What Makes a Real Science-Fiction Game?

Ten years ago, I wrote an article called “Science Fiction, Fantasy, and Horror, Part One: A History and Ten Top Games”, which discussed some top science-fiction games. Looking back, it’s shocking how inadequate the science-fiction market was at the time. Two of the “top” games I mentioned, Diceland (2003) and Light Speed (2003) were quite small press. Two others, Blue Moon (2004) and Blue Moon City (2006), trended more toward science fantasy — or even pure fantasy. Mission Red Planet (2005) was the only mainstream game from my list with strong science fiction themes. There were some others of course, with Starfarers of Catan (1999) being the most obvious, but as a whole science-fiction games were pretty scant ten years ago, especially among pure Euros.

Fast forward a decade. I recently spent an evening where I played Star Realms (2014) followed by The Captain is Dead (2014, 2016)A few months ago it was a couple of games of Jump Drive (2017) followed by Galaxy Trucker (2007). There have also been games of Colony (2016), Master of Orion (2016)Roll for the Galaxy (2014), and others. In other words, science fiction games have gotten really big in the eurogame space — in large part due to non-German designers.

Obviously, science-fiction theming gives these games different façades. But a game’s genre should be deeper than that: it should determine the mechanics of the game, and ideally those should be mechanics that wouldn’t be possible in any other genre. So today I ask: what makes a real science-fiction game?

I’m going to take a look at several popular games that I’m familiar with to answer that question. I’ve purposefully avoided licensed offerings, as they obviously have very different reasons for their theming.

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Return to Pathfinder Adventure Card Game II: Skull, Wrath, and Mask

It’s three years later, and I’m still playing Pathfinder Adventure Card Game. With a total of 87 plays (including 39 of the original Rise of the Runelords game), it’s on the verge of surpassing Dominion as my most-played deckbuilder. During those three years, Paizo has also released three new adventure paths for PACG — essentially, three different games using the same core systems. So this week I’m going to look at each of these variants and see how each has changed the deckbuilder genre, for better or for worse — or alternatively how they changed the other major aspects of PACG’s gameplay, which fall into the cooperative gaming and adventure gaming genres. If you’d like to read my previous articles on PACG, take a look at A Deckbuilding Look at Pathfinder Adventure Card Game and Return to Pathfinder Adventure Card Game — The Campaign. Continue reading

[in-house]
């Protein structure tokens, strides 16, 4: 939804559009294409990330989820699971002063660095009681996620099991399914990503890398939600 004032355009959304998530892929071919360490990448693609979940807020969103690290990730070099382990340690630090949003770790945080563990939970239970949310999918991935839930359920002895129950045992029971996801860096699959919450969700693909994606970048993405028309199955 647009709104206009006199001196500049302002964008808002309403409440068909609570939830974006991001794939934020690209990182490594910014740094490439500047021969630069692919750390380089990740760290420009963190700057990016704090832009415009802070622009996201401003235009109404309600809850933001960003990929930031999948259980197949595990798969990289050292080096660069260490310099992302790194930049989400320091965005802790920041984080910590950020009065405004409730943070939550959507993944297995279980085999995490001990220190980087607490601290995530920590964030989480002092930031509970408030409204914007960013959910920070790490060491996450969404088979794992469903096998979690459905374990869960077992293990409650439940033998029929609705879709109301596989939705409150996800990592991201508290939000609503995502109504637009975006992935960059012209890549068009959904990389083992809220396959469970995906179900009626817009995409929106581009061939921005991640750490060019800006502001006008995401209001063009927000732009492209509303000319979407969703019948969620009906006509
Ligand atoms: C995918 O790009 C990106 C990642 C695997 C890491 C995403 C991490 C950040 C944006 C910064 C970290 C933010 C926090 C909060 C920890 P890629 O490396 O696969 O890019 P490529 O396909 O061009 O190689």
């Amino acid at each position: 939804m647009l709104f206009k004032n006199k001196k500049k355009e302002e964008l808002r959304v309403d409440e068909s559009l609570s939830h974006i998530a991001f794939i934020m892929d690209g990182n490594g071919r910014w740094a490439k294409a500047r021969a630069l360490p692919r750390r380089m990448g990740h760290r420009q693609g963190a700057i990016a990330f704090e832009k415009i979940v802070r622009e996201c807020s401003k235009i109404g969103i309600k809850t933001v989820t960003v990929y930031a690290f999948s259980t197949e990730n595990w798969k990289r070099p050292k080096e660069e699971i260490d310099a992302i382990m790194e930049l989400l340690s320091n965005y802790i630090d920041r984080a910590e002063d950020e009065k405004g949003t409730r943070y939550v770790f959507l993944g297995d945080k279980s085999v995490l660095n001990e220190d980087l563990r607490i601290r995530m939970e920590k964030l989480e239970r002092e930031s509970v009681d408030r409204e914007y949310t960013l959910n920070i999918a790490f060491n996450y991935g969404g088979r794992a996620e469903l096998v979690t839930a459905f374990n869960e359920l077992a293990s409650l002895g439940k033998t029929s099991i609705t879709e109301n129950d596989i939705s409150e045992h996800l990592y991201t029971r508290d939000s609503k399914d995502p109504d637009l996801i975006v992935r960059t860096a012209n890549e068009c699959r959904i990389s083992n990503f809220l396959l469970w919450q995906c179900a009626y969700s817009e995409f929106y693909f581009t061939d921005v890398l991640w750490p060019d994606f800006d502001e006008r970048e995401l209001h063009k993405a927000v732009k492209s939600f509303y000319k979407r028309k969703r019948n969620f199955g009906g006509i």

A Bagbuilding Look at Automobiles

I long ignored Automobiles (2016) because I thought it was just a variation of the simplistic deckbuilder train game, Trains (2012).

Nope.

I was fooled by AEG’s Trains-Plains-and-Automobiles (“Destination Fun”) branding, which is actually three different games with three different mechanics. Except Automobiles is a bagbuilding game, so it actually is in the same category of gameplay as Trains, and even offers the same mix of relatively simple ***building play with a physical board.

The Game

In Automobiles,you’re racing cars around a track. Each turn, you pull some cubes from the bag, and use those to your benefit. White, gray, and black cubes move you around the track in specific lanes — but they also give you worthless brown wear cubes. Special blue, green, purple, red, and yellow vary their effects from game to game and tend to give you improved movement on the track, improved purchasing power, or the ability to junk those annoying wear cubes.

Each turn you’ll use some of your cubes to buy new cubes and some for their special powers. The ultimate object is to get around the track faster than your opponents.